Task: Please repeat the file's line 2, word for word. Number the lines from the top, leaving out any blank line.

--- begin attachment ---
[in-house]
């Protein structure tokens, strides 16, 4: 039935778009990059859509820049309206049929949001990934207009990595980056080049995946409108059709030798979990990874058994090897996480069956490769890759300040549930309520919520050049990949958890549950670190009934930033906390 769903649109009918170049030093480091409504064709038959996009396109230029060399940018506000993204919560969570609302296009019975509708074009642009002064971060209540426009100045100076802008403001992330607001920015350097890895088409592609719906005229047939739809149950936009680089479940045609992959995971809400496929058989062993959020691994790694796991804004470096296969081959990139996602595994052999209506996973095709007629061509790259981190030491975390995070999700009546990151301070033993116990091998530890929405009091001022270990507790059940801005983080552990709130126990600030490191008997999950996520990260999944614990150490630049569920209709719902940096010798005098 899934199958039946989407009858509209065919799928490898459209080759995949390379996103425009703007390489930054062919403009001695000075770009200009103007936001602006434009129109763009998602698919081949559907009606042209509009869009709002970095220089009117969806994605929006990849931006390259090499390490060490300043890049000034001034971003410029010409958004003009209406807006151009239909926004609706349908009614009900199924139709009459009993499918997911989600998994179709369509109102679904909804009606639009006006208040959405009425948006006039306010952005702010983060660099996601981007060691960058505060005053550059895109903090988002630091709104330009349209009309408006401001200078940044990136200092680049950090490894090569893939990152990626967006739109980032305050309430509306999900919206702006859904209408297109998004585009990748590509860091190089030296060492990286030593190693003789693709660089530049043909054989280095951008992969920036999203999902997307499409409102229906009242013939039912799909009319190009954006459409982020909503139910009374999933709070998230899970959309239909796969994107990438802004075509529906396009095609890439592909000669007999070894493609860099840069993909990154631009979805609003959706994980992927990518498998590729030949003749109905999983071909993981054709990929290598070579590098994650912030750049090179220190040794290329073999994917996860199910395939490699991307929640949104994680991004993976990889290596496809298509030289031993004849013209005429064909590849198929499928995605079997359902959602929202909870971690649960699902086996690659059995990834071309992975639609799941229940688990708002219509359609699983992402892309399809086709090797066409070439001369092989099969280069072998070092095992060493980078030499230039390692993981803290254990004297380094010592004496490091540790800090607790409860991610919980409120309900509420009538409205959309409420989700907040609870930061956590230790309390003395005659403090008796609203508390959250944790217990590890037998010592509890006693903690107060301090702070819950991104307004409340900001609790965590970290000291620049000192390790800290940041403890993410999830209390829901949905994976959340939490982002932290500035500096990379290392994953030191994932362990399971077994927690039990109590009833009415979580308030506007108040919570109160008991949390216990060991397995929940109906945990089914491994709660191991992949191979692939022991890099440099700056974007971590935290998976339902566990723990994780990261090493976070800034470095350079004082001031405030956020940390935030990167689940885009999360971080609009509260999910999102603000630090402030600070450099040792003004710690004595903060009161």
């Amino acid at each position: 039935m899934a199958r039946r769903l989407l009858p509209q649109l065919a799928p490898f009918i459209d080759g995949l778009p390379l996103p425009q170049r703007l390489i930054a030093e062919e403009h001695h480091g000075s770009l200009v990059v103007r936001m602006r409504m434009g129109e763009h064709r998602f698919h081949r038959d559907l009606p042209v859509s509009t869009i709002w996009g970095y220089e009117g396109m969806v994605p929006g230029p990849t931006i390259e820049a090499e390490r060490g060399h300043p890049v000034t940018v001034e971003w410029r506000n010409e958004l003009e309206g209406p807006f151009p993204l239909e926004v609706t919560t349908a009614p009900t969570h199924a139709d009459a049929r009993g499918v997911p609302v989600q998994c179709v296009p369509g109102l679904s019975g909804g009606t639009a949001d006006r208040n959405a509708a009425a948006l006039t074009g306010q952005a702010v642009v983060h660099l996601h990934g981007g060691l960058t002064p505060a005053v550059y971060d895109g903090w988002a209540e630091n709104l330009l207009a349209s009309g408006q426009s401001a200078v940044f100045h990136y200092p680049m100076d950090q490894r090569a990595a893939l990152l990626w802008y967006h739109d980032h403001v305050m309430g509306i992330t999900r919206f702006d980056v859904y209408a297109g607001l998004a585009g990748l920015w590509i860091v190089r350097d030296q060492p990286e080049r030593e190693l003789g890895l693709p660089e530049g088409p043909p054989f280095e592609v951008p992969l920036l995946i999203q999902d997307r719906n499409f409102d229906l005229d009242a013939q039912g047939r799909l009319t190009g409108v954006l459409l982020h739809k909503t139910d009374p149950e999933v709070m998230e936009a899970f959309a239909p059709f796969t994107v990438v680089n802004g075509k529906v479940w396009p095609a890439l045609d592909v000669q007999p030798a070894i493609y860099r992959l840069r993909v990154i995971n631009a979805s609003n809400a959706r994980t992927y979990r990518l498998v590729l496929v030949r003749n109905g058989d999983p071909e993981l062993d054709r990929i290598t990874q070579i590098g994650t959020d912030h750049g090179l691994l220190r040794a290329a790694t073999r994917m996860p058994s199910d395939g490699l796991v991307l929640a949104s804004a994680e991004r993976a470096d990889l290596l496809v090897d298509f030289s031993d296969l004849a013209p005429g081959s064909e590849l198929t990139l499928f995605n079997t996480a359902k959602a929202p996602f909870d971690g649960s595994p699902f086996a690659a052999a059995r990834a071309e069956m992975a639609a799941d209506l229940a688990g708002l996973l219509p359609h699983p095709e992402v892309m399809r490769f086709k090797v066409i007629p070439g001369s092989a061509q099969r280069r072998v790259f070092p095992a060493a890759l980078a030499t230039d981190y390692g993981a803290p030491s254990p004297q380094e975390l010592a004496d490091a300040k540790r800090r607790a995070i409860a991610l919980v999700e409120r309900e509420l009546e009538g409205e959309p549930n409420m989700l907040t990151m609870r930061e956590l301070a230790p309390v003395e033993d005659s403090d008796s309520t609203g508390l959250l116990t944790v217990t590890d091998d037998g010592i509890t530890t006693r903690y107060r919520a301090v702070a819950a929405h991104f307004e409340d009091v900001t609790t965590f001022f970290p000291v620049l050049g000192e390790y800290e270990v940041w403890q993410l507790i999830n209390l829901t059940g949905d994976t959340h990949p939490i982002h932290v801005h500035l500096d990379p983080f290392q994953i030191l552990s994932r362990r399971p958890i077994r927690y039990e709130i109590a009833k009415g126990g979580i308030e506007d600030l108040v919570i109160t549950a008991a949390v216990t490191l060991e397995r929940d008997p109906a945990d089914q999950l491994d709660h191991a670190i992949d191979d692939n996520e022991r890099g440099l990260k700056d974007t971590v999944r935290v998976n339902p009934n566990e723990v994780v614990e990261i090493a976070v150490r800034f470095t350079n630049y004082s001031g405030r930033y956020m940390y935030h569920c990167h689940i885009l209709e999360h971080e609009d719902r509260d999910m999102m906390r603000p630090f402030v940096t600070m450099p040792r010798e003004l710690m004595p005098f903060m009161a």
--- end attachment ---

């Protein structure tokens, strides 16, 4: 039935778009990059859509820049309206049929949001990934207009990595980056080049995946409108059709030798979990990874058994090897996480069956490769890759300040549930309520919520050049990949958890549950670190009934930033906390 769903649109009918170049030093480091409504064709038959996009396109230029060399940018506000993204919560969570609302296009019975509708074009642009002064971060209540426009100045100076802008403001992330607001920015350097890895088409592609719906005229047939739809149950936009680089479940045609992959995971809400496929058989062993959020691994790694796991804004470096296969081959990139996602595994052999209506996973095709007629061509790259981190030491975390995070999700009546990151301070033993116990091998530890929405009091001022270990507790059940801005983080552990709130126990600030490191008997999950996520990260999944614990150490630049569920209709719902940096010798005098 899934199958039946989407009858509209065919799928490898459209080759995949390379996103425009703007390489930054062919403009001695000075770009200009103007936001602006434009129109763009998602698919081949559907009606042209509009869009709002970095220089009117969806994605929006990849931006390259090499390490060490300043890049000034001034971003410029010409958004003009209406807006151009239909926004609706349908009614009900199924139709009459009993499918997911989600998994179709369509109102679904909804009606639009006006208040959405009425948006006039306010952005702010983060660099996601981007060691960058505060005053550059895109903090988002630091709104330009349209009309408006401001200078940044990136200092680049950090490894090569893939990152990626967006739109980032305050309430509306999900919206702006859904209408297109998004585009990748590509860091190089030296060492990286030593190693003789693709660089530049043909054989280095951008992969920036999203999902997307499409409102229906009242013939039912799909009319190009954006459409982020909503139910009374999933709070998230899970959309239909796969994107990438802004075509529906396009095609890439592909000669007999070894493609860099840069993909990154631009979805609003959706994980992927990518498998590729030949003749109905999983071909993981054709990929290598070579590098994650912030750049090179220190040794290329073999994917996860199910395939490699991307929640949104994680991004993976990889290596496809298509030289031993004849013209005429064909590849198929499928995605079997359902959602929202909870971690649960699902086996690659059995990834071309992975639609799941229940688990708002219509359609699983992402892309399809086709090797066409070439001369092989099969280069072998070092095992060493980078030499230039390692993981803290254990004297380094010592004496490091540790800090607790409860991610919980409120309900509420009538409205959309409420989700907040609870930061956590230790309390003395005659403090008796609203508390959250944790217990590890037998010592509890006693903690107060301090702070819950991104307004409340900001609790965590970290000291620049000192390790800290940041403890993410999830209390829901949905994976959340939490982002932290500035500096990379290392994953030191994932362990399971077994927690039990109590009833009415979580308030506007108040919570109160008991949390216990060991397995929940109906945990089914491994709660191991992949191979692939022991890099440099700056974007971590935290998976339902566990723990994780990261090493976070800034470095350079004082001031405030956020940390935030990167689940885009999360971080609009509260999910999102603000630090402030600070450099040792003004710690004595903060009161």